}
    }
 
    /// <summary>
    /// Unregister for Print contract. Removes the printing option from the print charm after this function is executed.   
    /// </summary>
    function unregisterForPrintContract() {
        var printManager = Windows.Graphics.Printing.PrintManager.getForCurrentView();
        printManager.onprinttaskrequested = null;
    }
 
    /// <summary>
    /// Shows the print UI.   
    /// </summary>
    function showPrintUI() {        
        Windows.Graphics.Printing.PrintManager.showPrintUIAsync();
    }
 
    WinJS.Namespace.define("Print", {
        registerForPrint: registerForPrintContract,
        unregisterForPrint: unregisterForPrintContract,
        showPrintUI: showPrintUI        
    });
})();

In the default.html file, I’ve created an appbar with a print command:

<div id="appbar" data-win-control="WinJS.UI.AppBar">
   <button data-win-control="WinJS.UI.AppBarCommand" data-win-options="{id:'print', label:'Print', icon:'&#x4DC0;',section:'global',tooltip:'Print'}"></button>
/div> 

In the itemDetail.js file, I’ve added to the ready function the event registration for the appbar print command which will show the print Charm:

(function () {
    "use strict";
 
    WinJS.UI.Pages.define("/pages/itemDetail/itemDetail.html", {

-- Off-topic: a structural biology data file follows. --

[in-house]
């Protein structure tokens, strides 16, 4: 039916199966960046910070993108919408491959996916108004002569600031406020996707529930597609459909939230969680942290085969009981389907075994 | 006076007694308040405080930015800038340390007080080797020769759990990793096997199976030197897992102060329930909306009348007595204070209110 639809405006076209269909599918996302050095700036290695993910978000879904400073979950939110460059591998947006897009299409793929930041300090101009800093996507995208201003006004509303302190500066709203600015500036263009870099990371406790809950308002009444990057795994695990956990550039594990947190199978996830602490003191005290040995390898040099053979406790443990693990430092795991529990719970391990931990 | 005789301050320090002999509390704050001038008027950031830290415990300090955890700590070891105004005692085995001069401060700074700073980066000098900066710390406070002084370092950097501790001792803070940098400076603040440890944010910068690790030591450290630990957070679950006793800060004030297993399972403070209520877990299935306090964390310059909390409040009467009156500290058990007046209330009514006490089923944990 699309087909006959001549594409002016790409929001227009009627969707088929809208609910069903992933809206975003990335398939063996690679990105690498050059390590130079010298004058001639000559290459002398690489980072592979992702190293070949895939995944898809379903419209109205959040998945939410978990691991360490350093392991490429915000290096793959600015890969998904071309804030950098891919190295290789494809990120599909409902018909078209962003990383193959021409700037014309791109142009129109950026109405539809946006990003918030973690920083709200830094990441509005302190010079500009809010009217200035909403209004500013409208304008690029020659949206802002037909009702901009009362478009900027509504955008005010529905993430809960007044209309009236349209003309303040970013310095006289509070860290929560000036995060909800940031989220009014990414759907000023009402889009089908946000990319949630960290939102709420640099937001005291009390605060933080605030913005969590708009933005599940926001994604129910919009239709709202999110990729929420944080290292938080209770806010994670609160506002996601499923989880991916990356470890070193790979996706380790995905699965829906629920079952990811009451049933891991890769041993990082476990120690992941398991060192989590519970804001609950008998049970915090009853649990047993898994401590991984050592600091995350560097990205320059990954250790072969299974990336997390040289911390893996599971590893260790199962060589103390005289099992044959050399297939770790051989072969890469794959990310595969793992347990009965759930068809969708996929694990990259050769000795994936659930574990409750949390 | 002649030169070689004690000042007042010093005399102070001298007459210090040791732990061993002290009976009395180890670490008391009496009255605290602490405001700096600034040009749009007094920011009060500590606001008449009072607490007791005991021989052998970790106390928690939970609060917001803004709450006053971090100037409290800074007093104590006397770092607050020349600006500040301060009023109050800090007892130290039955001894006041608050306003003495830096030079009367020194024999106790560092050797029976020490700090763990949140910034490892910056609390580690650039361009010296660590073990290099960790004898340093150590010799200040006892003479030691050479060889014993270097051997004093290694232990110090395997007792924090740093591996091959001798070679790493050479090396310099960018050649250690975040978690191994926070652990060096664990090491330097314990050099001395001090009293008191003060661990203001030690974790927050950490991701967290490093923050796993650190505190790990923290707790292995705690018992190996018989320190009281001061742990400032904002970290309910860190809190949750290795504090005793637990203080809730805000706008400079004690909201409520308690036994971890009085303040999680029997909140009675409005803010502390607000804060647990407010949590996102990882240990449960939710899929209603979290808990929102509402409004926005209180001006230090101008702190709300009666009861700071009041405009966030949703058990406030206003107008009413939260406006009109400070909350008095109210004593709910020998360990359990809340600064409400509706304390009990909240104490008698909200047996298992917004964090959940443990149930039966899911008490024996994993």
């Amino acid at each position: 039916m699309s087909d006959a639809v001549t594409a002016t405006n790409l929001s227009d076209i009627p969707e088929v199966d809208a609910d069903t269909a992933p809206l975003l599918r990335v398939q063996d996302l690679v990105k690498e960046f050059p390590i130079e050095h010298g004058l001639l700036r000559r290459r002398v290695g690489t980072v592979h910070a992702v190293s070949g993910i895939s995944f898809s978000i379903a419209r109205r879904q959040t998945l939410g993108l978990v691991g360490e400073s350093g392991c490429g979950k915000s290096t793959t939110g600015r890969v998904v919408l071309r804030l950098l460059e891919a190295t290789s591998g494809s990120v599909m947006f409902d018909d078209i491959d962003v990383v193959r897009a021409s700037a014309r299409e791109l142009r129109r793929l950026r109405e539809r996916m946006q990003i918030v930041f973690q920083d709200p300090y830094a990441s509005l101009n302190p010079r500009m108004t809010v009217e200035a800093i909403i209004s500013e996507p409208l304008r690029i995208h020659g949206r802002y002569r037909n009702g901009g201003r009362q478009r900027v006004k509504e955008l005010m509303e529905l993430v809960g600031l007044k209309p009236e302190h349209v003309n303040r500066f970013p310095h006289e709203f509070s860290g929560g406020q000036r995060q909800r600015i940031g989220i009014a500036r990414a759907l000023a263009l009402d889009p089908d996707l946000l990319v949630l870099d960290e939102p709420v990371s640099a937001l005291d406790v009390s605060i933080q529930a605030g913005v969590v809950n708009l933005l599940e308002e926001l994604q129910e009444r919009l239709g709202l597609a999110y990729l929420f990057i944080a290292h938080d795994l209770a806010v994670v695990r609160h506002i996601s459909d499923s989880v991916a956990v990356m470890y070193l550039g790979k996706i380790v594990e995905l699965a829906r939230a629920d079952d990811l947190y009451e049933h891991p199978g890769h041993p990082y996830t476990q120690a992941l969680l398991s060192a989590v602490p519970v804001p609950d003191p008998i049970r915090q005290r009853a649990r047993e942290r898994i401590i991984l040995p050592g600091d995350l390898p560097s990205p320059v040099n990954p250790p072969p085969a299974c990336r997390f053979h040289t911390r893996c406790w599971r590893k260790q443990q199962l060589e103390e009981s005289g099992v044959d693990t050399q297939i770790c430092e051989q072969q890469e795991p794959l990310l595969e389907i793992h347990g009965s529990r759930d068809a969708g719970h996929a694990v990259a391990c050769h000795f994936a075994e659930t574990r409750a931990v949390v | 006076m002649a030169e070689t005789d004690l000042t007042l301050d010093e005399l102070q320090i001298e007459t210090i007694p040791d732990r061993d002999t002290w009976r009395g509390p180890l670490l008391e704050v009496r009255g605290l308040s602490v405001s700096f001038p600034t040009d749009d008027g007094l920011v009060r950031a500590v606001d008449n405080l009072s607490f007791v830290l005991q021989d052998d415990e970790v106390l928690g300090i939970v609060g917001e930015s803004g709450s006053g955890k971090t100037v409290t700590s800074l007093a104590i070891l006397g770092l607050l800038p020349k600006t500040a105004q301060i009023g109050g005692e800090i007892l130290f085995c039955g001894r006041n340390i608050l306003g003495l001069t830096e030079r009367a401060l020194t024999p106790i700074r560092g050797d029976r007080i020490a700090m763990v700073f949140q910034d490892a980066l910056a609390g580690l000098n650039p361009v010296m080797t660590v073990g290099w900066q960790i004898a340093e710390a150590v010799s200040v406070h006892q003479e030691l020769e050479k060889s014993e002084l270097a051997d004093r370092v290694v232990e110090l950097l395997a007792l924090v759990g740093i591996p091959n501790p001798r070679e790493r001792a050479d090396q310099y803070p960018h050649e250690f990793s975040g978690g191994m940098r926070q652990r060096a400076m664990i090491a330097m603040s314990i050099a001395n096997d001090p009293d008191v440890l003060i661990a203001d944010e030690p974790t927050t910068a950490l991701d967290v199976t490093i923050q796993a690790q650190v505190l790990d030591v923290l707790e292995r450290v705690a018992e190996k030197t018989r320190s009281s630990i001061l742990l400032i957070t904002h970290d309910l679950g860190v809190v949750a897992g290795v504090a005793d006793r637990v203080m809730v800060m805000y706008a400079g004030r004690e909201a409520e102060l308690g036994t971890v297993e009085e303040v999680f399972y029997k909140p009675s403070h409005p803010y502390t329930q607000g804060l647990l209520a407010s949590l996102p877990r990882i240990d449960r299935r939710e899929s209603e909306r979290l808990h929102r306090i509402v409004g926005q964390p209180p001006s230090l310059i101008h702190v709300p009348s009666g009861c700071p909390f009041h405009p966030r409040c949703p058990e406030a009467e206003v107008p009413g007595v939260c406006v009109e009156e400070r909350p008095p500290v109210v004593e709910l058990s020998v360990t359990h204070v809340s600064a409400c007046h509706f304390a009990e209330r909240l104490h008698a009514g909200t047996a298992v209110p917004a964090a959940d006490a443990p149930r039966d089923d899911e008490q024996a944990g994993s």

// This function is called whenever a user navigates to this page. It
        // populates the page elements with the app's data.
        ready: function (element, options) {
            var item = options && options.item ? Data.resolveItemReference(options.item) : Data.items.getAt(0);
            element.querySelector(".titlearea .pagetitle").textContent = item.group.title;
            element.querySelector("article .item-title").textContent = item.title;
            element.querySelector("article .item-subtitle").textContent = item.subtitle;
            element.querySelector("article .item-image").src = item.backgroundImage;
            element.querySelector("article .item-image").alt = item.subtitle;
            element.querySelector("article .item-content").innerHTML = item.content;
            element.querySelector(".content").focus();
 
            var appbar = document.getElementById("appbar").winControl;
            appbar.showOnlyCommands(["print"]);
 
            document.getElementById('print').addEventListener('click', print, false);
            Print.registerForPrint();
        },
        unload: function () {
            document.getElementById('print').removeEventListener('click', print);
            Print.unregisterForPrint();            
        }
    });
 
    function print() {
        Print.showPrintUI();
    }
})();

That is all. Now you can run the app, go to the itemDetail, use the appbar command and print:

itemDetail Print

You can download the full example here.

Summary

In the post, I explained how to create print experience in a Windows Store app using the print contract. I also showed how to create your own source document. Adding contracts to Windows Store apps add value to your apps.

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3 comments

  1. Sunny SinghJanuary 22, 2014 ב 14:28

    What if we want to print a PDF file with the same app?

    Reply
    1. Gil Fink
      Gil FinkJanuary 22, 2014 ב 15:16

      You can see a suggestion to print a PDF file in this Stack Overflow question: http://stackoverflow.com/questions/17533616/printing-pdf-documents-from-windows-8-app

      Reply
      1. Sunny SinghJanuary 23, 2014 ב 12:34

        Thank you so much.

        Reply